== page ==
Maintenance work is an integral part of day-to-day life at a large industrial installation. But which activities take precedence? Are there enough personnel available? And when exactly does a worklist turn into an expensive backlog? All of these answers and more can be found by looking at the maintenance backlog.
Do you know what your backlog is? Every time jerry Wanichko, Vice President Consulting at T.A. Cook, asks this question he is greeted by a sea of puzzled faces: “Many companies don’t even measure this KPI—or they don’t do it right—and so have no idea about their resource utilization or how their worklist is looking.” So Wanichko first has to act as a kind of interpreter: “backlog” in this context refers only to “orders on hand” or “worklist”, but is often misunderstood as meaning “work outstanding”. Work is only outstanding if some of the orders on hand become due after prioritization—the technical term for which is “overdue”.
Though it might sound like a squabble over semantics among business economists, in practice this definition is highly relevant. Interpreted correctly, the backlog offers valuable insight to managers in maintenance and in HR. Being able to measure and correctly interpret the backlog requires a fully functional work order management system. In other words: “Orders have to be created and prioritized. Then we have to estimate the time needed to complete each order for the sections involved,” says Wanichko.
It is also vital to assign different statuses to each order throughout the entire maintenance process to help track its progress, for example, to see whether it is still in the planning phase or already being executed. Companies that use key indicators to calculate their backlog usually demonstrate a higher level of maturity in their maintenance processes. “Which goes to show that implementing this KPI has positive side effects,” says Wanichko. “This makes it even more surprising that it is not yet used everywhere. Combined with other KPIs it can help realize significant productivity gains and potentially reduce the volume of overdue work.”
The maintenance backlog indicator measures the current volume of all planned work orders for maintenance, usually in hours. In the short term it can also include the number of orders. Wanichko insists that this is a better indication than none at all. However, “in the end, merely counting orders is far too imprecise in the long term.”
Measured by means of current statuses in all stages of the maintenance process, the backlog KPI provides a comprehensive overview of the work buffer, lead time and work scope. Given that it can be recorded in various ways, this KPI helps identify and recognize to-dos for key process steps, see whether active intervention is required as a result of under- or overutilization, and thus sensibly manage maintenance.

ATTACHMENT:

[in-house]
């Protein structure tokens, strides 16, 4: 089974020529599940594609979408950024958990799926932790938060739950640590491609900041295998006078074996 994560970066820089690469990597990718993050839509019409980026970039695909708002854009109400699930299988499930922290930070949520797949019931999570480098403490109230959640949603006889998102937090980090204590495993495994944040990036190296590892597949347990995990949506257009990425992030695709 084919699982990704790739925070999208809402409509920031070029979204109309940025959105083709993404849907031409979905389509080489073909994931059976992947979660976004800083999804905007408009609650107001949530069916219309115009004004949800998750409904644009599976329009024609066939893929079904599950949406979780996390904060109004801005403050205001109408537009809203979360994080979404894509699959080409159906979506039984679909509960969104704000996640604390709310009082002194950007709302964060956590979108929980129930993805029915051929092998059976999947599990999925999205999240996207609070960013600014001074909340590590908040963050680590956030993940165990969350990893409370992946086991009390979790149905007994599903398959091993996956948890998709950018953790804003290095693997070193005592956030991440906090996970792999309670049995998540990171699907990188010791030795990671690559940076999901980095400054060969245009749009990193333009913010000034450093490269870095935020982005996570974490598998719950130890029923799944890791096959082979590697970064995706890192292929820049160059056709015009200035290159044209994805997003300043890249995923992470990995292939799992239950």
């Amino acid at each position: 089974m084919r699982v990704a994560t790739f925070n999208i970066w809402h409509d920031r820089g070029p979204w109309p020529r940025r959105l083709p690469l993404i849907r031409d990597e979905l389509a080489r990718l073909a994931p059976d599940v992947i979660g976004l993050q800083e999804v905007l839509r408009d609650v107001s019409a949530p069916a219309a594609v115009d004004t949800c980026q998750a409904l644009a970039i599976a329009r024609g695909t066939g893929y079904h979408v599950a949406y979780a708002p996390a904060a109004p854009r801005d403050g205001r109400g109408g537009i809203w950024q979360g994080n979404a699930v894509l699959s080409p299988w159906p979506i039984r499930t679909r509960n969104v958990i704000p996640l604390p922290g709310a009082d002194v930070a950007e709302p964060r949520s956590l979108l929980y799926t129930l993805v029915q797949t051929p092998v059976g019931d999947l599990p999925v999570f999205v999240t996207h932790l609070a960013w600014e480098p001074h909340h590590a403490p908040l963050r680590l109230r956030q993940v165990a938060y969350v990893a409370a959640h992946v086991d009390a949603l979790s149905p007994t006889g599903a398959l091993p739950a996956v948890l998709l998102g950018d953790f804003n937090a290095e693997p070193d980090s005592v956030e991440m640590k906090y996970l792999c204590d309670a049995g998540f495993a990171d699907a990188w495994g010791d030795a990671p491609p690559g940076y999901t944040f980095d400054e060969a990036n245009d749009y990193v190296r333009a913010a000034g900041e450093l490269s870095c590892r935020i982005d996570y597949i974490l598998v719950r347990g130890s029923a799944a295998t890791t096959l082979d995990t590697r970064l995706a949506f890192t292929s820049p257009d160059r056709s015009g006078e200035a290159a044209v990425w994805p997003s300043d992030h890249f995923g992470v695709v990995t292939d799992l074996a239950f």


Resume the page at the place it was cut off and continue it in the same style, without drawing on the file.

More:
For example, it can be incredibly useful to compare the backlog in hours against actual employee hours available. This can give managers answers to important questions. How many hours will we need to get through the orders on hand? Do we have enough personnel? Will we need more or fewer external personnel? Nonetheless, there is some potential for errors if the KPI is interpreted incorrectly. Not every work order that is not completed in the space of a few weeks will lead straight to a blackout. The same cannot be said for orders flagged as top priority that have not been touched for months, which should absolutely be a cause for concern. “If this work has not been completed yet and there have been no consequences, then questions need to be asked about how orders are prioritized,” advises Jerry Wanichko. And yet a company with no jobs on its to-do list also has a problem. “Someone who always finishes everything straightaway has no time to prepare so that the work can be handled efficiently. Plus, this practice often creates a surplus of personnel.”
Finally, the backlog can be used as an indicator of progress or regression in improvement projects. “If the scope of maintenance work remains the same, then when productivity rises, more work can be completed. The backlog decreases,” says Wanichko. But it is also possible for the backlog to increase, for example if employee productivity drops or the volume of reactive maintenance work increases. In any case, knowing and being in control of your backlog is worth pure gold.